By Tanner Stransky
Updated July 20, 2010 at 01:26 PM EDT

RuPaul's Drag U

  • TV Show

Image Credit: LogoTo open the series premiere of RuPaul’s Drag U, RuPaul described the little drag university she’d lovingly created. “Deep in the Titty-Caca Valley,” said the diva, “a school was formed to help biological women unleash their inner diva, and let the world have it!” The ladies, she continued, were “ready to change their lives through the miracle of drag.” Yes, girls and other girls, RuPaul has taken her glamorous lady-eye and turned it toward frumpy gals who need a little help from the other side. The other side, of course, being their lady-boy friends and former RuPaul’s Drag Race contestants, including Jujubee, Ongina, Raven, Nina Flowers, Tammie Brown, and so on. (Yes! So happy to see them all again on TV!)

In this premiere episode, Jujubee, Ongina, and Raven were on call as professors and were charged with one tomboy each. (Subsequent episodes are themed, too — look forward to “dateless diva” and “super sisters” weeks coming up!) The three ladies were as follows: Shaya, a bug-eyed, 27-year-old bus driver who wanted to become more sexy in an attempt to mend her crumbling marriage; Reyna, a 26-year-old who claimed she loses her power when she wears dresses; and Linda, a 47-year-old biker chick who said she hadn’t worn a dress or heels for 25 years. All, truly, they were all gals who could use a little TLC.

Before I go any further, I do have to point out my one little issue, if you can even call it that, with this show. It’s the fact that these ladies are even judged at all. Now don’t get me wrong — I already love this show, mostly because it’s got this gooey, inspiring element to it, where the rode-hard ladies who are getting makeovers are given a chance to feel beautiful and feminine and experience the power that lies within dressing fabulously.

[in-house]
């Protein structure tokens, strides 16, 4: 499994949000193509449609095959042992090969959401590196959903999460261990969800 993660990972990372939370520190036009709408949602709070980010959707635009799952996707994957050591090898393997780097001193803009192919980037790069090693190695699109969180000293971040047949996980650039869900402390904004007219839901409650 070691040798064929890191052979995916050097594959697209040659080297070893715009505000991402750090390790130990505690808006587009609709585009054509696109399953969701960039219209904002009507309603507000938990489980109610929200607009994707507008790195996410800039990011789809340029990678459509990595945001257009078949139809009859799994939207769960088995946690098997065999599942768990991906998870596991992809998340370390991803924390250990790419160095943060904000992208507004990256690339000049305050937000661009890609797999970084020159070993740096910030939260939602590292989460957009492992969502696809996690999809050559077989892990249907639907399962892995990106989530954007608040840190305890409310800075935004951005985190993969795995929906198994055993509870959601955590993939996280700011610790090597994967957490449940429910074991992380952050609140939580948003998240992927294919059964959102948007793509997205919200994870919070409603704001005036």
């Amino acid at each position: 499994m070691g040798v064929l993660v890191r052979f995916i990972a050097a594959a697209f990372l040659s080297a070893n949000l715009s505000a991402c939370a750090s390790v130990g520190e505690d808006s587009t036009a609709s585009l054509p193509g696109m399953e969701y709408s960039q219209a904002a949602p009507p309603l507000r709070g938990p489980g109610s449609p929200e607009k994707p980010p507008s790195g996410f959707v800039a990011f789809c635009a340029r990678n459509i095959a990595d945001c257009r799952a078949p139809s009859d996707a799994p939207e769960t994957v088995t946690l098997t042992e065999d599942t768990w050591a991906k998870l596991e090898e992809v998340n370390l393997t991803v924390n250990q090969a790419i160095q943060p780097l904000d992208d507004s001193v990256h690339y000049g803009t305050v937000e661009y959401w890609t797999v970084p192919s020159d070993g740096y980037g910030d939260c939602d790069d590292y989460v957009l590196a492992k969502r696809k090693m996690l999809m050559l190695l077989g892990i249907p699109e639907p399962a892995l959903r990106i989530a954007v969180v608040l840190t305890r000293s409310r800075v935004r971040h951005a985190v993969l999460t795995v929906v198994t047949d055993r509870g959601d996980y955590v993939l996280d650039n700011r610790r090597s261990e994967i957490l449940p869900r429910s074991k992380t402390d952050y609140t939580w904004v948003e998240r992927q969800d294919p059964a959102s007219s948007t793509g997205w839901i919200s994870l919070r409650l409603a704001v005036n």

But there’s an element to it that’s bitchy and judgy, too. (From the judges’ panel and the drag professors mostly.) In case you didn’t watch, each tomboy was paired with a Drag Race queen—Ongina took Shaya, Jujubee took Reyna, and Raven took Linda—for a complete makeover, after going through RuPaul’s patented (and wonderfully tragic) “Dragulator.” And then, after some wardrobe consulting and a lip-sync lesson from “Single Ladies” choreographer Frank Gatson Jr., the women were sent to the main stage for a runway walk and performance. After that, three judges—Gatson, drag superstar Lady Bunny, and Mia Tyler—judged them with letter grades.

I don’t know why, but it felt almost cruel to grade these particular ladies—mostly because, and if you watched you’ll understand, these gals were truly down on their luck, when it comes to even beginning to understand ladylike ways. So my question: Is it okay to judge these women, who are so far from knowing the ways of feminine wilds? Honestly, more than anything, they looked simply scared throughout lots of the show—I couldn’t help but feel a little terrified for them!

With Drag Race, for instance, ranking the queens and picking a winner and a loser each week always seemed totally fair—those lady-boys were asking for it, full of attitude and glamour and a knowledge of what they were doing. But these ladies? I felt a bit bad for them. At the same time, though, I just reasoned with myself—these women had chosen to put themselves in this particular situation, so I guess they knew what they were getting into, subjecting themselves to scrutiny from bitchy judges and queens. I suppose giving them grades isn’t the worst thing. I just couldn’t help but feel a little bit terrible when they were given a low-ish grade (but truly, none were given a grade below a C), after it’d already been such a giant leap for them to even put on a dress in the first place. Maybe it’s just me wanting to only celebrate these women for putting their best, albeit horrifically shoed, foot forward.